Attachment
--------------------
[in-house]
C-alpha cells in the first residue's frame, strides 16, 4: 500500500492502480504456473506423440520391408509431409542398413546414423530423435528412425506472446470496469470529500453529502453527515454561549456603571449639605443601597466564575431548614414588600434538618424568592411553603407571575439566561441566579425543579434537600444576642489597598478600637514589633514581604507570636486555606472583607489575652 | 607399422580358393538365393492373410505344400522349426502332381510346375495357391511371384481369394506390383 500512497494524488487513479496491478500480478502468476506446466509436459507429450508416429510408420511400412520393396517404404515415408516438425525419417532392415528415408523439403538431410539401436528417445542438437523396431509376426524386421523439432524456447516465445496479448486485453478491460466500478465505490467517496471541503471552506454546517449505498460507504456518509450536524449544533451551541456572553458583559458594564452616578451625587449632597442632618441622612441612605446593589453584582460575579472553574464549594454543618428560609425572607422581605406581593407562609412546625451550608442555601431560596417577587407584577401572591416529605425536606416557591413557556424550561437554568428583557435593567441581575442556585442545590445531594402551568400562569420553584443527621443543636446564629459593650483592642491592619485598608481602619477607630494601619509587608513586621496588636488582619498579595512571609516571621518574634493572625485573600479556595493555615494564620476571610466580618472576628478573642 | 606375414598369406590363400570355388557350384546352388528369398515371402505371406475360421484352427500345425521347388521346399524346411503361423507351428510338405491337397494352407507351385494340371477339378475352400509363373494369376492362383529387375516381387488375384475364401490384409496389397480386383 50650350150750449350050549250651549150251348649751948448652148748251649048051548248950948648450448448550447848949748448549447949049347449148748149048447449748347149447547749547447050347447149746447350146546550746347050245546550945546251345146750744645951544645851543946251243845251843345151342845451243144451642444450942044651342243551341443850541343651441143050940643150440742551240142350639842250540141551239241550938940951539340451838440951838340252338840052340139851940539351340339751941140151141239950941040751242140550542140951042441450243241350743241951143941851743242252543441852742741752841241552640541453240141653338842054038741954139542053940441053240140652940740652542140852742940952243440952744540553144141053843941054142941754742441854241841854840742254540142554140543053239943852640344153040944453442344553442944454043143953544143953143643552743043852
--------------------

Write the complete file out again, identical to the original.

[in-house]
C-alpha cells in the first residue's frame, strides 16, 4: 500500500492502480504456473506423440520391408509431409542398413546414423530423435528412425506472446470496469470529500453529502453527515454561549456603571449639605443601597466564575431548614414588600434538618424568592411553603407571575439566561441566579425543579434537600444576642489597598478600637514589633514581604507570636486555606472583607489575652 | 607399422580358393538365393492373410505344400522349426502332381510346375495357391511371384481369394506390383 500512497494524488487513479496491478500480478502468476506446466509436459507429450508416429510408420511400412520393396517404404515415408516438425525419417532392415528415408523439403538431410539401436528417445542438437523396431509376426524386421523439432524456447516465445496479448486485453478491460466500478465505490467517496471541503471552506454546517449505498460507504456518509450536524449544533451551541456572553458583559458594564452616578451625587449632597442632618441622612441612605446593589453584582460575579472553574464549594454543618428560609425572607422581605406581593407562609412546625451550608442555601431560596417577587407584577401572591416529605425536606416557591413557556424550561437554568428583557435593567441581575442556585442545590445531594402551568400562569420553584443527621443543636446564629459593650483592642491592619485598608481602619477607630494601619509587608513586621496588636488582619498579595512571609516571621518574634493572625485573600479556595493555615494564620476571610466580618472576628478573642 | 606375414598369406590363400570355388557350384546352388528369398515371402505371406475360421484352427500345425521347388521346399524346411503361423507351428510338405491337397494352407507351385494340371477339378475352400509363373494369376492362383529387375516381387488375384475364401490384409496389397480386383 50650350150750449350050549250651549150251348649751948448652148748251649048051548248950948648450448448550447848949748448549447949049347449148748149048447449748347149447547749547447050347447149746447350146546550746347050245546550945546251345146750744645951544645851543946251243845251843345151342845451243144451642444450942044651342243551341443850541343651441143050940643150440742551240142350639842250540141551239241550938940951539340451838440951838340252338840052340139851940539351340339751941140151141239950941040751242140550542140951042441450243241350743241951143941851743242252543441852742741752841241552640541453240141653338842054038741954139542053940441053240140652940740652542140852742940952243440952744540553144141053843941054142941754742441854241841854840742254540142554140543053239943852640344153040944453442344553442944454043143953544143953143643552743043852